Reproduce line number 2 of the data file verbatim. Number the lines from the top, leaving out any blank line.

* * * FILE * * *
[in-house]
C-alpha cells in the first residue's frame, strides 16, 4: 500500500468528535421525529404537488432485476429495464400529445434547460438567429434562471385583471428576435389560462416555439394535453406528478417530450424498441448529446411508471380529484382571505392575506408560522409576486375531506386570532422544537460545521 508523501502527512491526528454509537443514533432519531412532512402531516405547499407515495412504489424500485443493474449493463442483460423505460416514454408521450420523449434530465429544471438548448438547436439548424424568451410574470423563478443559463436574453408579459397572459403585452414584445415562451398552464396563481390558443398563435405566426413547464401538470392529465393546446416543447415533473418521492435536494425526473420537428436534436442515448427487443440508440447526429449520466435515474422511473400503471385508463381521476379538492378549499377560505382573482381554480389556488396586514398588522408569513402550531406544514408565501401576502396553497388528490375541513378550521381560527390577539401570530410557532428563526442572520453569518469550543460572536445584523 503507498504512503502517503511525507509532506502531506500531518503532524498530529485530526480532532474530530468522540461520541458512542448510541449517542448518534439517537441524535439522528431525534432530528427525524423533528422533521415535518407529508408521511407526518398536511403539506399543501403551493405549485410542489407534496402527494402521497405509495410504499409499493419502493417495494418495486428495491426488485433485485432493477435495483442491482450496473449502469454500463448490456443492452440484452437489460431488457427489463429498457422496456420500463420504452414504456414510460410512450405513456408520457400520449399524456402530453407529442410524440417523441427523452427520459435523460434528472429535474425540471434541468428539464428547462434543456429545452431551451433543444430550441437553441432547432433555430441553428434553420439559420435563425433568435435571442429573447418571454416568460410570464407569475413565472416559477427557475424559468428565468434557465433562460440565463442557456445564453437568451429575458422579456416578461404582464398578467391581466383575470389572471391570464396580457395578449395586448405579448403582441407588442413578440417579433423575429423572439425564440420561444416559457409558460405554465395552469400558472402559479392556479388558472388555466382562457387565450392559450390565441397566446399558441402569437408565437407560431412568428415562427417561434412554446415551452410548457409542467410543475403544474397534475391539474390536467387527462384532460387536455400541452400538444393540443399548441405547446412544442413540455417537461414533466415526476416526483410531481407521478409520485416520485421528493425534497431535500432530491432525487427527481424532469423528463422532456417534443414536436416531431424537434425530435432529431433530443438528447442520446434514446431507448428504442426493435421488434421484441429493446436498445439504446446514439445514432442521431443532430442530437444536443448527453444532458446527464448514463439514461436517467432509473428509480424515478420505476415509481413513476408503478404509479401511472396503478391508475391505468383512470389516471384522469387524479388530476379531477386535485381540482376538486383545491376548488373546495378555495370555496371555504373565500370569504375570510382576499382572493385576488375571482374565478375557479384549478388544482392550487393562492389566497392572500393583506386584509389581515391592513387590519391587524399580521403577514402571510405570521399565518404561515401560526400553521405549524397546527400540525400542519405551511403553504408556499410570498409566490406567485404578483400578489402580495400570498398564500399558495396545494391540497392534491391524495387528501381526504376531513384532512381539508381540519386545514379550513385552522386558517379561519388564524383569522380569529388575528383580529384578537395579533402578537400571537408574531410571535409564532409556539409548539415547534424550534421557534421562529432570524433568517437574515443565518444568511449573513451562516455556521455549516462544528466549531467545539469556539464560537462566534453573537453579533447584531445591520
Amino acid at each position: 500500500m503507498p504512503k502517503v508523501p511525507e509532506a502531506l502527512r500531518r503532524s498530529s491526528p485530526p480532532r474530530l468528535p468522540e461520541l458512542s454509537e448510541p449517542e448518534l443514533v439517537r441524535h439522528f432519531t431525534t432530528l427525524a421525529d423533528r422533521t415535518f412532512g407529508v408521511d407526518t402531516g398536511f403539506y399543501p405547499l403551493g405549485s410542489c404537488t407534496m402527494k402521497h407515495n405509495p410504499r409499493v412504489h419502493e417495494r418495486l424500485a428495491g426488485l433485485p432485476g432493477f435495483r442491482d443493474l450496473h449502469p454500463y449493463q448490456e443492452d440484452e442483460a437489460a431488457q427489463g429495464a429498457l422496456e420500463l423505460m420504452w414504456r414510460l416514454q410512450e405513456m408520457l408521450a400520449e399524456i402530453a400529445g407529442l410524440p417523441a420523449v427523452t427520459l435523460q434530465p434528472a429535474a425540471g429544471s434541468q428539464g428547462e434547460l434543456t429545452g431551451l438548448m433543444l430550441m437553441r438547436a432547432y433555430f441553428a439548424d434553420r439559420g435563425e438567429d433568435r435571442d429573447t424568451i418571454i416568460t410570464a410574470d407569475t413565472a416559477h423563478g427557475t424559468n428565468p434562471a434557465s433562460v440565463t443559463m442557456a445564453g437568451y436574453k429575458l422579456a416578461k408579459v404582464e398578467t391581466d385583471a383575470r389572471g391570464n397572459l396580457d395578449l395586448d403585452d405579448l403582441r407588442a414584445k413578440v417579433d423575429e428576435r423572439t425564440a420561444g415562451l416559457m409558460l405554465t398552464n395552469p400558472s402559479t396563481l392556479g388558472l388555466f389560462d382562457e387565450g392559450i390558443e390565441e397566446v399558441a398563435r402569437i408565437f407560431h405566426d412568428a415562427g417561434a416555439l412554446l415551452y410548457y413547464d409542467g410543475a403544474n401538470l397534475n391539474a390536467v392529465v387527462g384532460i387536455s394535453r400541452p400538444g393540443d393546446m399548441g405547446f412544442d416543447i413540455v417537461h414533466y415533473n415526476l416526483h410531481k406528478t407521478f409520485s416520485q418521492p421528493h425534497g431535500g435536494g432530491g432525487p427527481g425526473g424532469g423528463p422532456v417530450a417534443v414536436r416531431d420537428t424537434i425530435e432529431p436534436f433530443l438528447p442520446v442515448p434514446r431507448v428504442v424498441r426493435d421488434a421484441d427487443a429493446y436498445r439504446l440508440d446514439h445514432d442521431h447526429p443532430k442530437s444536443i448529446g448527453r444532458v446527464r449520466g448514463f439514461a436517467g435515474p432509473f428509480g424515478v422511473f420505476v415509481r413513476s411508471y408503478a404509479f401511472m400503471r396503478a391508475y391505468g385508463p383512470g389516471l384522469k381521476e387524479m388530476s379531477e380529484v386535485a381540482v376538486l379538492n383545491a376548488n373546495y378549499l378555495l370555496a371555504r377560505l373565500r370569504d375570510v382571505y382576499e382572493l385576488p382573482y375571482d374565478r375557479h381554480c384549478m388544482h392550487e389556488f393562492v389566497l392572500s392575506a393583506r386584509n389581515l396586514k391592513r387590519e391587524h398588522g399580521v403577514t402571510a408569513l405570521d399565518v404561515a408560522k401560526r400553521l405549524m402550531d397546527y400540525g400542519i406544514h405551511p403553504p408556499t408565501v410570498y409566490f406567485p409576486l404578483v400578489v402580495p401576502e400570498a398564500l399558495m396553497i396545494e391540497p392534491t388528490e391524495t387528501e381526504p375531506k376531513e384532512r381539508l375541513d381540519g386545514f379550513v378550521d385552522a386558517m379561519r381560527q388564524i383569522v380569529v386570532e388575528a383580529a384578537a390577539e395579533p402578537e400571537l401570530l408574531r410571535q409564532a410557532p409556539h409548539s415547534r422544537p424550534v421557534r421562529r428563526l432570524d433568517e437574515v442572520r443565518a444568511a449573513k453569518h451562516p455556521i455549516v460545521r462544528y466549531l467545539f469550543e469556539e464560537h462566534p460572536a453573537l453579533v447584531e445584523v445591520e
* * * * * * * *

C-alpha cells in the first residue's frame, strides 16, 4: 500500500468528535421525529404537488432485476429495464400529445434547460438567429434562471385583471428576435389560462416555439394535453406528478417530450424498441448529446411508471380529484382571505392575506408560522409576486375531506386570532422544537460545521 508523501502527512491526528454509537443514533432519531412532512402531516405547499407515495412504489424500485443493474449493463442483460423505460416514454408521450420523449434530465429544471438548448438547436439548424424568451410574470423563478443559463436574453408579459397572459403585452414584445415562451398552464396563481390558443398563435405566426413547464401538470392529465393546446416543447415533473418521492435536494425526473420537428436534436442515448427487443440508440447526429449520466435515474422511473400503471385508463381521476379538492378549499377560505382573482381554480389556488396586514398588522408569513402550531406544514408565501401576502396553497388528490375541513378550521381560527390577539401570530410557532428563526442572520453569518469550543460572536445584523 503507498504512503502517503511525507509532506502531506500531518503532524498530529485530526480532532474530530468522540461520541458512542448510541449517542448518534439517537441524535439522528431525534432530528427525524423533528422533521415535518407529508408521511407526518398536511403539506399543501403551493405549485410542489407534496402527494402521497405509495410504499409499493419502493417495494418495486428495491426488485433485485432493477435495483442491482450496473449502469454500463448490456443492452440484452437489460431488457427489463429498457422496456420500463420504452414504456414510460410512450405513456408520457400520449399524456402530453407529442410524440417523441427523452427520459435523460434528472429535474425540471434541468428539464428547462434543456429545452431551451433543444430550441437553441432547432433555430441553428434553420439559420435563425433568435435571442429573447418571454416568460410570464407569475413565472416559477427557475424559468428565468434557465433562460440565463442557456445564453437568451429575458422579456416578461404582464398578467391581466383575470389572471391570464396580457395578449395586448405579448403582441407588442413578440417579433423575429423572439425564440420561444416559457409558460405554465395552469400558472402559479392556479388558472388555466382562457387565450392559450390565441397566446399558441402569437408565437407560431412568428415562427417561434412554446415551452410548457409542467410543475403544474397534475391539474390536467387527462384532460387536455400541452400538444393540443399548441405547446412544442413540455417537461414533466415526476416526483410531481407521478409520485416520485421528493425534497431535500432530491432525487427527481424532469423528463422532456417534443414536436416531431424537434425530435432529431433530443438528447442520446434514446431507448428504442426493435421488434421484441429493446436498445439504446446514439445514432442521431443532430442530437444536443448527453444532458446527464448514463439514461436517467432509473428509480424515478420505476415509481413513476408503478404509479401511472396503478391508475391505468383512470389516471384522469387524479388530476379531477386535485381540482376538486383545491376548488373546495378555495370555496371555504373565500370569504375570510382576499382572493385576488375571482374565478375557479384549478388544482392550487393562492389566497392572500393583506386584509389581515391592513387590519391587524399580521403577514402571510405570521399565518404561515401560526400553521405549524397546527400540525400542519405551511403553504408556499410570498409566490406567485404578483400578489402580495400570498398564500399558495396545494391540497392534491391524495387528501381526504376531513384532512381539508381540519386545514379550513385552522386558517379561519388564524383569522380569529388575528383580529384578537395579533402578537400571537408574531410571535409564532409556539409548539415547534424550534421557534421562529432570524433568517437574515443565518444568511449573513451562516455556521455549516462544528466549531467545539469556539464560537462566534453573537453579533447584531445591520